A credit card-sized plastic chip created by researchers at Columbia University could radically increase the availability of diagnostic tests able to identify HIV and syphillis in the developing world. The device, known as the mChip, costs only $1 to produce, and requires a simple pinprick of blood to accurately determine whether or not an individual has HIV.

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The mChip project was spearheaded by Samuel Sia, an assistant professor at Columbia University, in conjunction with Claros Diagnostics, and is an improved application of the incredible potential of microfluidics. Since the mChip only needs a few drops of blood, the device eliminates the need of skilled technicians for the retrieval of the blood, as well as for the analysis. Microfluidics have been utilized in other HIV-blood tests, like an ipod-sized blood test, and the Bloodchip created by SIMBAS, but the mChip is notable for its combination of size, speed, accuracy, and above all, cost.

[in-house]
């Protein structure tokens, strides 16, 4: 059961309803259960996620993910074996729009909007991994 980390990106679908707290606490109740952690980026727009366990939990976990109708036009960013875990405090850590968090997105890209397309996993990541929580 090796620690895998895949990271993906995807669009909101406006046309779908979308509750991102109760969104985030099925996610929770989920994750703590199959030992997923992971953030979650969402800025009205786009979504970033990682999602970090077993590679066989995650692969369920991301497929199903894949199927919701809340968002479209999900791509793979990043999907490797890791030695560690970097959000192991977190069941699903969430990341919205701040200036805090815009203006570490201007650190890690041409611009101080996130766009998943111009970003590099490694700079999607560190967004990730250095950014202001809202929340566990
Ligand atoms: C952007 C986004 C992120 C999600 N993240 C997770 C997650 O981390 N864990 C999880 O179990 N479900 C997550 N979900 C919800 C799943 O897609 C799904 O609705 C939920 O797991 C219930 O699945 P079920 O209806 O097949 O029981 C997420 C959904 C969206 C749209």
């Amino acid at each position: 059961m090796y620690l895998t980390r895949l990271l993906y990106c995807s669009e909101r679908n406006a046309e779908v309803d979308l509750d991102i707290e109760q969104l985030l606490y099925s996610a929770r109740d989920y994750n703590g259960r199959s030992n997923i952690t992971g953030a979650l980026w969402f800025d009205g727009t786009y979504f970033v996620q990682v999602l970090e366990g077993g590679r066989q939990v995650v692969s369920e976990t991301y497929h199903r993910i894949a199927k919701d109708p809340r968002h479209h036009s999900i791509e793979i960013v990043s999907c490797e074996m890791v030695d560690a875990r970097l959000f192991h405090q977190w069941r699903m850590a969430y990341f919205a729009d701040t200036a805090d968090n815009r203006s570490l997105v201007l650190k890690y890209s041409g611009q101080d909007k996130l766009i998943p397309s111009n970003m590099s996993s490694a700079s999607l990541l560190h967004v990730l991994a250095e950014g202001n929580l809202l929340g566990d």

With such a low production cost, the mChip seems particularly well-suited to aid in the global effort to combat the spread of HIV in Africa. And best of all, it is extremely accurate. The mChip was used extensively in studies in Rwanda, and was found to detect 100% of cases of HIV and syphillis, with the 4%-6% margin of error that is consistent with large-scale labs, according to a report that Sia published in Nature Medicine.

In many rural parts of Africa, it is very difficult for individuals to get to a hospital to have their blood tested for sexually transmitted diseases. The mChip brings the lab out to the rural villages. As reported in Fast Company, Sia stated, “When you’re in these villages, you may have the drugs for many STDs, but you don’t know who to give treatments to, so the challenge really comes down to diagnostics.”

The next hurdle to cross is in the treatment of these diseases, but the mChip is certainly a step in the right direction.

Via Fast Company

Images © Sam Sia